FORMER President Olusegun
Obasanjo’s recent bombing of
President Muhammadu Buhari
does not make him a better
candidate for national heroism.
After all, the outcome of his letter
to former President Goodluck
Jonathan is the person whom
he has just attacked. If care is
not taken, the next president in
2019 might even be worse than
Buhari. This is not a death wish
for my beloved country. Never.
Far from it!
But Nigeria is a nation of experts
without roots. We are always
creating tacticians who are blind
to strategy and strategists who
cannot even take a step. And
when the culture has finished its
work the institutions handcuff
the infirmity. But what is at the
centre of the panic which is our
national culture since we are not
yet free to choose our leaders?
Seeing how ineligible dunces
who don’t even understand the
secret of their private appeal,
talk-less of what the nation
needs jostle for power, I realize
all over again that Nigeria is an
unhappy contract between the
Rich and the Poor. It is not that
Nigeria is altogether hideous, it
is even by degrees pleasant, but
for an honest observer, there is
never any salt in the wind.
Yet in Nigeria, the myth of
politics and the reality of life
have diverged too far. There
is nothing to return them to
one another, no common love,
no cause, no desire, and most
essentially, no agreement here.
Nigeria needed a hero before
the exit of the Whiteman, a
hero central to his time. Nigeria
needed a man whose personality
might suggest contradictions
and mysteries which could reach
into the alienated circuits of the
underground, because only
a hero can capture the secret
imagination of a people, and so be
good for the vitality of his nation.
A hero embodies the fantasy of
his people’s imagination and
so allows each private mind the
liberty to consider its fantasy and
find a way to grow. Each mind
can become more conscious of its
desires and waste less strength in
hiding from itself.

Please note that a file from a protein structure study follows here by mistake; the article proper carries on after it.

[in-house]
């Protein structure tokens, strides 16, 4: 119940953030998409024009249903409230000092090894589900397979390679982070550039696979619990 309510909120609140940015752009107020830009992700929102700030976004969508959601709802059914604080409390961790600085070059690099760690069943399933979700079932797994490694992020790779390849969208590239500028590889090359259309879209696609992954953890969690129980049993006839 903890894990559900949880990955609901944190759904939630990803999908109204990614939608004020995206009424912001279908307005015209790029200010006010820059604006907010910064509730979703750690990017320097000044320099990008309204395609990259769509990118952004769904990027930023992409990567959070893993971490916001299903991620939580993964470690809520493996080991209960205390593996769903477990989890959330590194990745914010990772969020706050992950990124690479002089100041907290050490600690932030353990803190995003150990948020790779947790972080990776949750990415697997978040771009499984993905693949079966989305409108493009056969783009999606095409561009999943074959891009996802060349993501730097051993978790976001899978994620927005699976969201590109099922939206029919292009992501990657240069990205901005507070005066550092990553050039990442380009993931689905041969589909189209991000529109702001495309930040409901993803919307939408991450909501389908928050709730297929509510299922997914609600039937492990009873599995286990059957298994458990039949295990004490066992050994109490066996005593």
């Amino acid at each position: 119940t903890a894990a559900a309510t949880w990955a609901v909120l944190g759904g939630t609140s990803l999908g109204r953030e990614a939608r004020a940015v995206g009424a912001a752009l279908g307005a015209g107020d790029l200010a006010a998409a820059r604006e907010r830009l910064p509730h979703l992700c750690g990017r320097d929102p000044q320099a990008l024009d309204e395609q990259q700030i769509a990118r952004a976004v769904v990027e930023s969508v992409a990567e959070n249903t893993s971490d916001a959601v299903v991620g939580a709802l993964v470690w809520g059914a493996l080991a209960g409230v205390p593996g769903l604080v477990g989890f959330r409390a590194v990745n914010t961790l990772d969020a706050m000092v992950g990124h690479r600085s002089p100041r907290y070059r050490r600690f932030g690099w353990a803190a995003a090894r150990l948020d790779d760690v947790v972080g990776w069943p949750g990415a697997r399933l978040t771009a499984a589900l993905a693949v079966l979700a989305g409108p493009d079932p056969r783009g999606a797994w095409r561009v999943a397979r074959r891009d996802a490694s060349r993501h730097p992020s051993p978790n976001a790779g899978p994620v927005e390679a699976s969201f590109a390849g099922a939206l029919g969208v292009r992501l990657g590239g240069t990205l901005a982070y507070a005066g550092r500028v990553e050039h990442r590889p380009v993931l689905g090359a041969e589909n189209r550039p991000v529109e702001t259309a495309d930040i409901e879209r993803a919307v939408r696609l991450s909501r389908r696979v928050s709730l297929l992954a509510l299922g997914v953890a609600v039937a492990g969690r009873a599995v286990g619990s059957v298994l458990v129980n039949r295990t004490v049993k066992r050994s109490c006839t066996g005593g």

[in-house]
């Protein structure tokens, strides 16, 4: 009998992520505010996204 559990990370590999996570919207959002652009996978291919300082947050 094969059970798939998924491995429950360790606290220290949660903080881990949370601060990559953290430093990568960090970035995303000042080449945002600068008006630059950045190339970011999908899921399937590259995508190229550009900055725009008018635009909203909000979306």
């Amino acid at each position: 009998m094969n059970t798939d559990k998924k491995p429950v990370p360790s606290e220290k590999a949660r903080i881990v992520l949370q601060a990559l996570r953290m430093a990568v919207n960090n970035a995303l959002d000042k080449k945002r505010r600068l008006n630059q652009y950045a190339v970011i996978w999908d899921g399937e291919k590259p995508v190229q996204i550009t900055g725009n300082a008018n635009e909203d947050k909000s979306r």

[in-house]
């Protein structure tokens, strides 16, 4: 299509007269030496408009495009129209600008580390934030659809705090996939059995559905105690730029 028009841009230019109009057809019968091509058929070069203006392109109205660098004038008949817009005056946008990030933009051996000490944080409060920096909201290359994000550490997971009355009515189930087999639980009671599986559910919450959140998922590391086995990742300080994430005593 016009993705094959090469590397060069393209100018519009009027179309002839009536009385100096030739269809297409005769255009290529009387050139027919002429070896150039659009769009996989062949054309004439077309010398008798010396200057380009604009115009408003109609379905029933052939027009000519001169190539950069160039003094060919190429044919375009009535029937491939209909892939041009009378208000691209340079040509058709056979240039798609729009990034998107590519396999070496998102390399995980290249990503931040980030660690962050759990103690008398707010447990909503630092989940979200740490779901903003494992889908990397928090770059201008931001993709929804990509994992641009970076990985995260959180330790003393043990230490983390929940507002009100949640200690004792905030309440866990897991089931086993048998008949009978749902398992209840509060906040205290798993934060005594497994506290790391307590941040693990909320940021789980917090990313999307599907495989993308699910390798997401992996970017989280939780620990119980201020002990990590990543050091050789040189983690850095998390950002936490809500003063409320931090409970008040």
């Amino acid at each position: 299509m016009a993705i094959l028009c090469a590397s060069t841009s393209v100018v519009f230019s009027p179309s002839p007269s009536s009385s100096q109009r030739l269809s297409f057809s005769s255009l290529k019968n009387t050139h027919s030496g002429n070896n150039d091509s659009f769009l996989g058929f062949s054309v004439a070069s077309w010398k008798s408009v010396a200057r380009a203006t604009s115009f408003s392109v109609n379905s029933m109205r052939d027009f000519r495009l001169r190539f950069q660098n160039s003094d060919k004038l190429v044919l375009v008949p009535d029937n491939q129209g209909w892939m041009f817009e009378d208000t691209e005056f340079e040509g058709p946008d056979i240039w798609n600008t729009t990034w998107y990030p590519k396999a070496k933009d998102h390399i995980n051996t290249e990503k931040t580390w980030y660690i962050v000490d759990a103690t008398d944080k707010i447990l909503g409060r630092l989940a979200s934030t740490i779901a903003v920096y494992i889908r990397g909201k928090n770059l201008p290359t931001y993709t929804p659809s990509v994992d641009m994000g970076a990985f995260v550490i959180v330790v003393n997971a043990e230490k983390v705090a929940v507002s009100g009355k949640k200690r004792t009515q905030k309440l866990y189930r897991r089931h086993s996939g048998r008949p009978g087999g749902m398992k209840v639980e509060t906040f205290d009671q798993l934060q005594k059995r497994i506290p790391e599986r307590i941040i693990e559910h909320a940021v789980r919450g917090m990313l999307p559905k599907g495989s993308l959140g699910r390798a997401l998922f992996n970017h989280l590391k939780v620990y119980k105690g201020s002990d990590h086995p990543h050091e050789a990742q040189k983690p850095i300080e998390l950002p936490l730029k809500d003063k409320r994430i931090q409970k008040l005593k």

Roosevelt was such a hero,
and Churchill, Lenin, De Gaulle
and Mandela. Even Hitler, to
take the most odious example of
this argument, was a hero- the
hero-as-monster, embodying
what had become the monstrous
fantasy of a people, but the
horror upon which the radical
mind and liberal temperament
Nigeria’s unending leadership crisis
progress, to the belief that social ills
can be solved by social legislating,
for it sees a country as all-buttrapped
in its character until it has
a hero who reveals the character of
the country to itself.
The implication is that without
such a hero the nation turns
sluggish. Babangida, for example,
was not such a hero. He was
not sufficiently larger than life.
He inspired familiarity without
excitement; he was a character
while in power but his proportions
came from cunning. And because
of his high sense of insincerity,
Babangida as a national leader
was full of salty common-sense
and small-minded uncertainty.
Small wonder, he allegedly
declared himself “an evil genius.”
He is full of tragic-comic mixups.
Whereas Abacha had been
the antihero, he was only the
spoiler-as-regulator. Nations do
not necessarily and inevitably
seek for heroes. In periods of dull
anxiety such as we are, one is
more likely to look for security
than dramatic confrontation. And
Abacha could stand as a hero
only for that small number of
Nigerians who were most proud
of their lack of imagination. Talk
of Shagari? In Nigerian national
life, the unspoken hopelessness
of the Second Republic took
place between the large city of
Corruption and the small town
of Hypocrisy: corruption was
dynamic, orgiastic, unsettling,
explosive and accelerating to
foundered was that he gave outlet
to the energies of the Germans and
so presented the twentieth century
with an index of how horrible
had become the secret heart of its
desires.
Roosevelt is, of course, a happier
example of the hero; from his
paralytic leg to the royal elegance
of his geniality he seemed to
contain the United States within
himself. Everyone, from the
meanest starving cripple to any
ambitious young man could
expand into the optimism of an
improving future because the
man offered an unspoken promise
of a future which would be rich.
In Roosevelt, as in Neru, the
grandfather of Indian nationalism,
the poor, the hardworking and the
imaginative well-to-do could see
themselves in the president, could
believe him to be like themselves.
So, a large part of the United States
was able to discover its energy
because not as mush was wasted